US20060284171A1 (en) * 2005-06-16 2006-12-21 Levy David H Methods of making thin film transistors comprising zinc-oxide-based semiconductor materials and transistors made thereby
US7402506B2 (en) * 2005-06-16 2008-07-22 Eastman Kodak Company Methods of making thin film transistors comprising zinc-oxide-based semiconductor materials and transistors made thereby
US20060292777A1 (en) * 2005-06-27 2006-12-28 3M Innovative Properties Company Method for making electronic devices using metal oxide nanoparticles
US20070024187A1 (en) * 2005-07-28 2007-02-01 Shin Hyun S Organic light emitting display (OLED) and its method of fabrication
US20070046191A1 (en) * 2005-08-23 2007-03-01 Canon Kabushiki Kaisha Organic electroluminescent display device and manufacturing method thereof
US7633286B2 (en) * 2005-08-31 2009-12-15 Yamatake Corporation Electric current monitoring device
US20070054507A1 (en) * 2005-09-06 2007-03-08 Canon Kabushiki Kaisha Method of fabricating oxide semiconductor device
US20070052025A1 (en) * 2005-09-06 2007-03-08 Canon Kabushiki Kaisha Oxide semiconductor thin film transistor and method of manufacturing the same
US20070090365A1 (en) * 2005-10-20 2007-04-26 Canon Kabushiki Kaisha Field-effect transistor including transparent oxide and light-shielding member, and display utilizing the transistor
US20070108446A1 (en) * 2005-11-15 2007-05-17 Semiconductor Energy Laboratory Co., Ltd. Semiconductor device and manufacturing method thereof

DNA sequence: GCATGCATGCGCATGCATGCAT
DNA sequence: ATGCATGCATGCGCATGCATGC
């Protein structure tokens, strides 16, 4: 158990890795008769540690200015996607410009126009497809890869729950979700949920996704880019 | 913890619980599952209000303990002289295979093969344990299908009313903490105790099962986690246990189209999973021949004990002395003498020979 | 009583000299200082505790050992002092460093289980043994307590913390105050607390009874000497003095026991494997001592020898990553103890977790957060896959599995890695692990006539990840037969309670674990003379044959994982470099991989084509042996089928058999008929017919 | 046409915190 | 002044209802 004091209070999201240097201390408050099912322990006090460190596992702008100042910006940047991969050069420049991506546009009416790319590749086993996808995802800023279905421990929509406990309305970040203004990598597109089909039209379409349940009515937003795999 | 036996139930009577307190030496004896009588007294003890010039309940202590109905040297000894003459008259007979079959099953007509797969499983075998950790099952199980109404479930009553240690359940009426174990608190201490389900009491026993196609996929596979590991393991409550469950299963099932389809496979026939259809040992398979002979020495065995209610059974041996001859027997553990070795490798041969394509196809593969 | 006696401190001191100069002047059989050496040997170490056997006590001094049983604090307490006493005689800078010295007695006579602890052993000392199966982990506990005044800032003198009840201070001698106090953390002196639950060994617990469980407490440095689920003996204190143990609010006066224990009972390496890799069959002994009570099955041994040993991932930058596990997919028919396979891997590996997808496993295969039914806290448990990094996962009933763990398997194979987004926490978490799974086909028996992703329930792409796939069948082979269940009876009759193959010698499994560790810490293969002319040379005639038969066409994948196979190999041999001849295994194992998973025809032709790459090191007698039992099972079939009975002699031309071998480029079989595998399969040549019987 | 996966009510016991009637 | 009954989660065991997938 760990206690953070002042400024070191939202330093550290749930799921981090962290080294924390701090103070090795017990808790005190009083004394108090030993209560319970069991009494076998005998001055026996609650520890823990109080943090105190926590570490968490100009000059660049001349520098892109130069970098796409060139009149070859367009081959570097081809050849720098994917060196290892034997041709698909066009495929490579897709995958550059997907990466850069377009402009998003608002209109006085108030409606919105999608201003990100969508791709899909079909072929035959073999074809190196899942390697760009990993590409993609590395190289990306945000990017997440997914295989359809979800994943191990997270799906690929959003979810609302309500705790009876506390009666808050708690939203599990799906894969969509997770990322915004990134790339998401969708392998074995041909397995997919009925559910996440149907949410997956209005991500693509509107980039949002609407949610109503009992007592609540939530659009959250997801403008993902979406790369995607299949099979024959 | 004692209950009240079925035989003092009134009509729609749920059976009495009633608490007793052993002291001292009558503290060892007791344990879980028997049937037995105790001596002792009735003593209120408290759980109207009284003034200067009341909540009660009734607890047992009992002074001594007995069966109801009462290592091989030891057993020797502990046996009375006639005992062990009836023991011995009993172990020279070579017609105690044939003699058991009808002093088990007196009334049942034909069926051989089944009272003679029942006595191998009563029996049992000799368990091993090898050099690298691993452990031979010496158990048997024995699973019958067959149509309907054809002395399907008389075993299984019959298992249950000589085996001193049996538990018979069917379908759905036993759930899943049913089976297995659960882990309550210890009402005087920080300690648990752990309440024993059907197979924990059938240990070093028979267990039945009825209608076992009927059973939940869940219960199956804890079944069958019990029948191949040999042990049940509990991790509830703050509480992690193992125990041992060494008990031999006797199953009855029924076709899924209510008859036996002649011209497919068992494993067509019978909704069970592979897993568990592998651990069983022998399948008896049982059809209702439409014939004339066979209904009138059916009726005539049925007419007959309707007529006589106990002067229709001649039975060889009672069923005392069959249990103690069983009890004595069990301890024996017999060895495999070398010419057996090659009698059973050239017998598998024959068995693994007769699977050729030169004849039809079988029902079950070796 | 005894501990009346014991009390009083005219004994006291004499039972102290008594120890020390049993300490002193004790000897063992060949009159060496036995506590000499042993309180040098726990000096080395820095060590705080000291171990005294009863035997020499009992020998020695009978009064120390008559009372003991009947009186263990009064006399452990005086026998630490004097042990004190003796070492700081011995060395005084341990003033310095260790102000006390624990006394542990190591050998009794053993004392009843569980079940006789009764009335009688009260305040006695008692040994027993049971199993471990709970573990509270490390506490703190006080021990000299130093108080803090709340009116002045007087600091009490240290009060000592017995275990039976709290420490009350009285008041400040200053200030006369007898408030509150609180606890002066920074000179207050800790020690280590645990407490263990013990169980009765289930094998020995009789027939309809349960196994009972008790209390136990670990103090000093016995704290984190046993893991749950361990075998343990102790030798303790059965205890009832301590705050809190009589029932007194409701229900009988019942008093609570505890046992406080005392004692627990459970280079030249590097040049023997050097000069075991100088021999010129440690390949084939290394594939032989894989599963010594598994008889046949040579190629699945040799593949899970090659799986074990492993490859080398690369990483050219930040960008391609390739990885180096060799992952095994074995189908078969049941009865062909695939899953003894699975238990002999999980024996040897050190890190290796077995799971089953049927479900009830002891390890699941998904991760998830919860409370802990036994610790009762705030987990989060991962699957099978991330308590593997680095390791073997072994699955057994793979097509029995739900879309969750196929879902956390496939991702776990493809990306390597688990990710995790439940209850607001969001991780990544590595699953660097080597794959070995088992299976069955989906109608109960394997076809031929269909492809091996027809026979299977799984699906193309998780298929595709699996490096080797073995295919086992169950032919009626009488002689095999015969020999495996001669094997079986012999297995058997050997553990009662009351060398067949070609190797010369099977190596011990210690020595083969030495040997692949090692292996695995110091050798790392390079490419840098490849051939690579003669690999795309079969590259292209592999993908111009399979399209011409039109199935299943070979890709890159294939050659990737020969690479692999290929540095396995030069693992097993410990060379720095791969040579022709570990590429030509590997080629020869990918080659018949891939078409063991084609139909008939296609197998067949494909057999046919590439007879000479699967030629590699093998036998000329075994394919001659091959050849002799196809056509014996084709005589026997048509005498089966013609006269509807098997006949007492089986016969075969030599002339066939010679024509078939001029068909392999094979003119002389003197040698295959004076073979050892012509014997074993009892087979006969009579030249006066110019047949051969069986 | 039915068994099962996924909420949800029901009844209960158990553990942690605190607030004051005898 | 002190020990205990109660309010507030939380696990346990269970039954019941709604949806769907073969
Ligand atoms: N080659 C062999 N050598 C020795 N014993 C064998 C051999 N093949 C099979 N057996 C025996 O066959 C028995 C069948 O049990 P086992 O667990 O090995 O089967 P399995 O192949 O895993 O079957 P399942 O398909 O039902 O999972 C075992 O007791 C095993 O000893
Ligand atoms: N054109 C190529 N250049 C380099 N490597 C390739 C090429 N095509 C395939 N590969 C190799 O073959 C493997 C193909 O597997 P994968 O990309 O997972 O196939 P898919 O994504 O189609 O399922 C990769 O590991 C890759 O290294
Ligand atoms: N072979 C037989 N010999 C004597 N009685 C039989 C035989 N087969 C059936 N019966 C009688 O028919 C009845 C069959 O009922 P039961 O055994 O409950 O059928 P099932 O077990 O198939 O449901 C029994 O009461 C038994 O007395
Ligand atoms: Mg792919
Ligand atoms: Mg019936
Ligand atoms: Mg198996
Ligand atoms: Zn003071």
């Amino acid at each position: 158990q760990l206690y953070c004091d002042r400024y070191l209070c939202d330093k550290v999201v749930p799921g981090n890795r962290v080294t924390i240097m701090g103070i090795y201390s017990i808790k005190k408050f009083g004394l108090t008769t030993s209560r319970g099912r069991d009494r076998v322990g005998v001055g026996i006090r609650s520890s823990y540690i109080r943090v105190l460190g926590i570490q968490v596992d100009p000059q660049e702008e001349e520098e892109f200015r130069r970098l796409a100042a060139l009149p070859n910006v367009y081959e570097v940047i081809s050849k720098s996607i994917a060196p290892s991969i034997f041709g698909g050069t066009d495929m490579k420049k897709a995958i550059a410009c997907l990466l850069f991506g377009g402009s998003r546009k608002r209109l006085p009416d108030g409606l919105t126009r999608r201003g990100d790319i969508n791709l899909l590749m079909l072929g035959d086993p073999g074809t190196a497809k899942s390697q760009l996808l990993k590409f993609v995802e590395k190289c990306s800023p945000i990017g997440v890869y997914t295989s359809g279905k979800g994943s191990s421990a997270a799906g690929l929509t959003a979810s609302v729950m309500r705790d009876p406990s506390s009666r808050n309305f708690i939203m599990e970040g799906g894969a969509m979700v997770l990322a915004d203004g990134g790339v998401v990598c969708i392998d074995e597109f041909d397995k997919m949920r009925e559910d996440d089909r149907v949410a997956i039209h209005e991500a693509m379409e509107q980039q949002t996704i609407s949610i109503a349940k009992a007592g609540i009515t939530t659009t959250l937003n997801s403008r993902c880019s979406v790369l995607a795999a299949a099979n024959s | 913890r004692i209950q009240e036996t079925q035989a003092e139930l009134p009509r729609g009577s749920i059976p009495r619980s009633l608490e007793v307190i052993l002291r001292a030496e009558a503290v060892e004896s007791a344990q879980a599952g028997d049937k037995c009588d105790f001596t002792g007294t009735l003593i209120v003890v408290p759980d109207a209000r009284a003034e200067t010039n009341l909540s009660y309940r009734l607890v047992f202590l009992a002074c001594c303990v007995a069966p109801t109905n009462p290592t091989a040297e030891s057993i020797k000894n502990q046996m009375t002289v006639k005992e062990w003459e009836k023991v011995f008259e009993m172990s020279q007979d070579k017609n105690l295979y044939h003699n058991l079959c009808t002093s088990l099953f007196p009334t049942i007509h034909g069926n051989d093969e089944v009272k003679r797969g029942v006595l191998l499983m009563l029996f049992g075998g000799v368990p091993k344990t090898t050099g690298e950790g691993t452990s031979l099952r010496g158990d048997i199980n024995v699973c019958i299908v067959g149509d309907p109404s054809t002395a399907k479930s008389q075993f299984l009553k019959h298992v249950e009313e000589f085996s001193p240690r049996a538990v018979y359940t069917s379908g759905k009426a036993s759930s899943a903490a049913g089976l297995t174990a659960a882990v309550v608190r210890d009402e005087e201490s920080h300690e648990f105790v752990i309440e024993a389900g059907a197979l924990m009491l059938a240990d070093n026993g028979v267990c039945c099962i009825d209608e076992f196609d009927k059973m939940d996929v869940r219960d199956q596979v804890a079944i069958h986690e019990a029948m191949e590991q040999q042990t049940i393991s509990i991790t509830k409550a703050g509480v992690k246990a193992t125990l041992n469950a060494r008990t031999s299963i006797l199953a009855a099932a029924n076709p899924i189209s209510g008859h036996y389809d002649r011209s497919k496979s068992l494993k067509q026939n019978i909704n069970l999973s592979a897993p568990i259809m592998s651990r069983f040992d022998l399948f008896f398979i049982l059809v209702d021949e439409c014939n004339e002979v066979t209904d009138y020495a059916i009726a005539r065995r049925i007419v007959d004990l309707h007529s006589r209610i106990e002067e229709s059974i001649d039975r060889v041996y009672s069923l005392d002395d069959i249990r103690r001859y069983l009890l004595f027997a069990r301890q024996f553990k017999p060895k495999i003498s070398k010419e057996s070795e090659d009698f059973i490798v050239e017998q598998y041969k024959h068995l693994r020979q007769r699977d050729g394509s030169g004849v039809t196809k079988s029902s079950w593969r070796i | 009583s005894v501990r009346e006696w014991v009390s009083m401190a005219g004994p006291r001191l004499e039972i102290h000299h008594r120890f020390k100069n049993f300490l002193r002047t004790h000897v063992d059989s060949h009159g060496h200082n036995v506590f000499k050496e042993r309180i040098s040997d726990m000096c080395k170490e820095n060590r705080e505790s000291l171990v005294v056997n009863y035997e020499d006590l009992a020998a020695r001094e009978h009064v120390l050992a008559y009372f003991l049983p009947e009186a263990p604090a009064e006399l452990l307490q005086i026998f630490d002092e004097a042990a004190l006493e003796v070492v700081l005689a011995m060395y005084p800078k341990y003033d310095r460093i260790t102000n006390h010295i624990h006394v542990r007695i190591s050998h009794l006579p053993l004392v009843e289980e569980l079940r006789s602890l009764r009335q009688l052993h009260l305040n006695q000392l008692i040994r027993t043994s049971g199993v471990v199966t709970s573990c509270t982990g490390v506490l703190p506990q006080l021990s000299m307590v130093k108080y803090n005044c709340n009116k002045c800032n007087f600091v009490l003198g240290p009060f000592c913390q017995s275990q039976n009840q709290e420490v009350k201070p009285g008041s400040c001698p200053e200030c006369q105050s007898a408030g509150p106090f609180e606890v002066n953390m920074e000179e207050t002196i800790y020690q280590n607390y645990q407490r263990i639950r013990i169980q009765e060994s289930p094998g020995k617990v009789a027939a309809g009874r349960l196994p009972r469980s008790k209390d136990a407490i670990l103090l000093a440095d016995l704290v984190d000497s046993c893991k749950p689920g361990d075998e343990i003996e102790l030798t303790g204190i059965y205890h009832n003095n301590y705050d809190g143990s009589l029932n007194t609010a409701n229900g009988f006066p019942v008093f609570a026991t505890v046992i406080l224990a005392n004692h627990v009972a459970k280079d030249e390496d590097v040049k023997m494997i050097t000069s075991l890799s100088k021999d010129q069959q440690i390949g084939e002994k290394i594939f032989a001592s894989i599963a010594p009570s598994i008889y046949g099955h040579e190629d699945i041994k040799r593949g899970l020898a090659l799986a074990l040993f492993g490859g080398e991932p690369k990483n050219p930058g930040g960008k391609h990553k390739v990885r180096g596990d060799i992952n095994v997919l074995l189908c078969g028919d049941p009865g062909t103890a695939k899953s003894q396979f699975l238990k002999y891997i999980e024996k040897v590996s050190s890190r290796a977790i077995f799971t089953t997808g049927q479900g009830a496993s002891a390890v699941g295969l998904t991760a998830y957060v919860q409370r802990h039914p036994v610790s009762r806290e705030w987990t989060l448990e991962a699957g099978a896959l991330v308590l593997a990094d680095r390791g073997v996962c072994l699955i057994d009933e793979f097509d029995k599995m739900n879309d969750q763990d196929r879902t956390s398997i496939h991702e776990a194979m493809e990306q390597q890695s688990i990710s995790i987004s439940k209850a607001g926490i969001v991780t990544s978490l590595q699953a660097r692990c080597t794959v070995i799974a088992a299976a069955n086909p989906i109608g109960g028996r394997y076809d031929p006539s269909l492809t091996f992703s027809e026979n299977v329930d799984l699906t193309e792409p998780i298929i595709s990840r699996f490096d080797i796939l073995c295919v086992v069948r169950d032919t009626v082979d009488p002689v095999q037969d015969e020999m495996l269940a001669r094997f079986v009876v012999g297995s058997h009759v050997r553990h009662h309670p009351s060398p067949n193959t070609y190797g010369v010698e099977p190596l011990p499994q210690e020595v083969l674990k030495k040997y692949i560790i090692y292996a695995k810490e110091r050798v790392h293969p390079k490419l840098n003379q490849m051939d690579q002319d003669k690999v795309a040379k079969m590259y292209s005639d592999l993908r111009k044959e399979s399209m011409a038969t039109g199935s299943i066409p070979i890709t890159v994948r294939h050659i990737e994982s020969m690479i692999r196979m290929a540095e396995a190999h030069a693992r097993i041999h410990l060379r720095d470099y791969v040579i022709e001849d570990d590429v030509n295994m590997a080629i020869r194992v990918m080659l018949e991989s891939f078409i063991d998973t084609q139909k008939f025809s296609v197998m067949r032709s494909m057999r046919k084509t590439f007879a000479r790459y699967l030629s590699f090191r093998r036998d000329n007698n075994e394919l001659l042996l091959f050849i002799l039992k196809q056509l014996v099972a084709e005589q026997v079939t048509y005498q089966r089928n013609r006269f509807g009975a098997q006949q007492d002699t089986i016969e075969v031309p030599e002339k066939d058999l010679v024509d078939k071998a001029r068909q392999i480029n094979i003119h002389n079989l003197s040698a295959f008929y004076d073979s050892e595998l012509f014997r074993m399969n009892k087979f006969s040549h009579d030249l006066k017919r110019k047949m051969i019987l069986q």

US20070152217A1 (en) * 2005-12-29 2007-07-05 Chih-Ming Lai Pixel structure of active matrix organic light-emitting diode and method for fabricating the same
US20080050595A1 (en) * 2006-01-11 2008-02-28 Murata Manufacturing Co., Ltd. Transparent conductive film and method for manufacturing the same
US20070172591A1 (en) * 2006-01-21 2007-07-26 Samsung Electronics Co., Ltd. METHOD OF FABRICATING ZnO FILM AND THIN FILM TRANSISTOR ADOPTING THE ZnO FILM
US20070187760A1 (en) * 2006-02-02 2007-08-16 Kochi Industrial Promotion Center Thin film transistor including low resistance conductive thin films and manufacturing method thereof
US20070187678A1 (en) * 2006-02-15 2007-08-16 Kochi Industrial Promotion Center Semiconductor device including active layer made of zinc oxide with controlled orientations and manufacturing method thereof
US20070272922A1 (en) * 2006-04-11 2007-11-29 Samsung Electronics Co. Ltd. ZnO thin film transistor and method of forming the same
US20070252928A1 (en) * 2006-04-28 2007-11-01 Toppan Printing Co., Ltd. Structure, transmission type liquid crystal display, reflection type display and manufacturing method thereof
US20070287296A1 (en) * 2006-06-13 2007-12-13 Canon Kabushiki Kaisha Dry etching method for oxide semiconductor film
US20080038882A1 (en) * 2006-08-09 2008-02-14 Kazushige Takechi Thin-film device and method of fabricating the same
US20080038929A1 (en) * 2006-08-09 2008-02-14 Canon Kabushiki Kaisha Method of dry etching oxide semiconductor film
US7411209B2 (en) * 2006-09-15 2008-08-12 Canon Kabushiki Kaisha Field-effect transistor and method for manufacturing the same